Many VSD units operate at standard input voltages that range, for example, from about 380 V to about 4.16 kV or more. For a SpeedStar 2000 Plus™ VSD unit (Schlumberger Limited, Houston, Tex.) or SineWave Drive™ (SWD) unit (Schlumberger Limited, Houston, Tex.) rated to operate at 480 V, if a VSD unit is rated for 1000 kVA, this means that the unit will output 1000 kVA at 480 V. Such a relationship holds for various VSD units to some extent as many VSD units have an upper and lower limit for the input voltage that they can operate.

Various VSD units may change their base speed (commonly known as the output Volts/Hz ratio) when running. The base speed of a VSD unit is described as the point at which the VSD unit reaches it maximum output voltage at a specified frequency. As described with respect to the example of FIG. 7, a motor can be optimized by adjusting the voltage delivered to a motor according to load. For example, if a motor is lightly loaded (e.g., a 100 HP motor with a 60 HP load), the power factor of the motor will not be at its best point if the voltage to the motor is at the nameplate value of the motor (e.g., typically about 60 Hz). By lowering the voltage to the motor the current used will be lower causing the system efficiency to be at its best point.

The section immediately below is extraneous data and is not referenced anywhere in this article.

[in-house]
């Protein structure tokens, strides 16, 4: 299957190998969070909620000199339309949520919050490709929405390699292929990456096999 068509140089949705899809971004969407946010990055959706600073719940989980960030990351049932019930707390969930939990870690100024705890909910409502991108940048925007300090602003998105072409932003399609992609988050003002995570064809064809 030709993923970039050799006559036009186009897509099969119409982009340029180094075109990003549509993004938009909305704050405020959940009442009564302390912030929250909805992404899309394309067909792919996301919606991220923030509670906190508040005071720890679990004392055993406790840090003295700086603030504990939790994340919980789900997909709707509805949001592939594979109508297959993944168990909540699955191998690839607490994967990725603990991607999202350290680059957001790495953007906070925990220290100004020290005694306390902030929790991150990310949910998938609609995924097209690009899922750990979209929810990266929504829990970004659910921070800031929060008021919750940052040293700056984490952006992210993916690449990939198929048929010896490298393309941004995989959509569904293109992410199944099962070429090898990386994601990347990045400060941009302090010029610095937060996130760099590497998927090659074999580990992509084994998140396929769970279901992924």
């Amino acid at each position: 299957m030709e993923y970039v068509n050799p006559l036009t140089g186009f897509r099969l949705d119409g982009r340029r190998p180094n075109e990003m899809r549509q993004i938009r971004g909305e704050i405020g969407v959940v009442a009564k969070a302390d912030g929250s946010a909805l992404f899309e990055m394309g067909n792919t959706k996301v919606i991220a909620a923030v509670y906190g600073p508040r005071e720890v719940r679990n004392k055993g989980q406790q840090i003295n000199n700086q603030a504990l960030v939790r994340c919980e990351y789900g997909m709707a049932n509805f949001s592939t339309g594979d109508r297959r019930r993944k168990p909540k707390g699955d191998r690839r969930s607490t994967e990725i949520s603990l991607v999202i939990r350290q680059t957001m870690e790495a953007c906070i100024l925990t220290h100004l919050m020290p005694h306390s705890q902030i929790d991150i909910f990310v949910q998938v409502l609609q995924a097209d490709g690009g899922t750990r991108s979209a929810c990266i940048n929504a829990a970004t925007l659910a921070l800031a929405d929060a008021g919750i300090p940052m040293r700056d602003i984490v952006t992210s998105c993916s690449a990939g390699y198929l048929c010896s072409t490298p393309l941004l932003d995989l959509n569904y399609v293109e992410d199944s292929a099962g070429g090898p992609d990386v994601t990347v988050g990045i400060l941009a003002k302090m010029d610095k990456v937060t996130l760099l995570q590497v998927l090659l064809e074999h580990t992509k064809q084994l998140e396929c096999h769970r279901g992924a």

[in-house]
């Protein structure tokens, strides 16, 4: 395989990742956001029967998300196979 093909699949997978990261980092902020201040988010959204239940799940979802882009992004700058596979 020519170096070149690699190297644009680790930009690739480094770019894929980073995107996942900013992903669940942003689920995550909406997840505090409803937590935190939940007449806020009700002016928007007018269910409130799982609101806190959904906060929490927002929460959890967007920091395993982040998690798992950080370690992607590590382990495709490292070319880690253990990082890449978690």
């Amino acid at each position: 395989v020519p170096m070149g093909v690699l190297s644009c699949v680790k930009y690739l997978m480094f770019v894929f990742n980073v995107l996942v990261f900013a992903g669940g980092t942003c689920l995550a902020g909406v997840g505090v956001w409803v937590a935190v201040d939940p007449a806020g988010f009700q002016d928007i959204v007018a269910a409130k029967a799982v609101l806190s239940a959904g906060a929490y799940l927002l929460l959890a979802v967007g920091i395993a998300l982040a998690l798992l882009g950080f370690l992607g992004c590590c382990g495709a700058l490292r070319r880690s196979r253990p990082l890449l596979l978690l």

Where a VSD unit has the ability to change output voltage while running, with appropriate controls and programming, the VSD unit has the ability to adjust its output voltage and keep its output frequency at steady while monitoring the output current. In such an approach, a VSD unit can basically adjust the voltage to the motor and find the lowest current that the motor will run and thereby optimize the motor for its load.

The controller 710 can optimize power consumption to the load of a motor, optionally by staying within a specified range of the motor voltage, for example if the motor is designed to run at 2 kV at 50 amps at 60 Hz then the voltage range may be specified as about 20% of the 2 kV (e.g., 1.6 kV to 2.4 kV). Such ranges or specifications can differ depending on motor characteristics and may be, for example, tailored to a lower or higher value.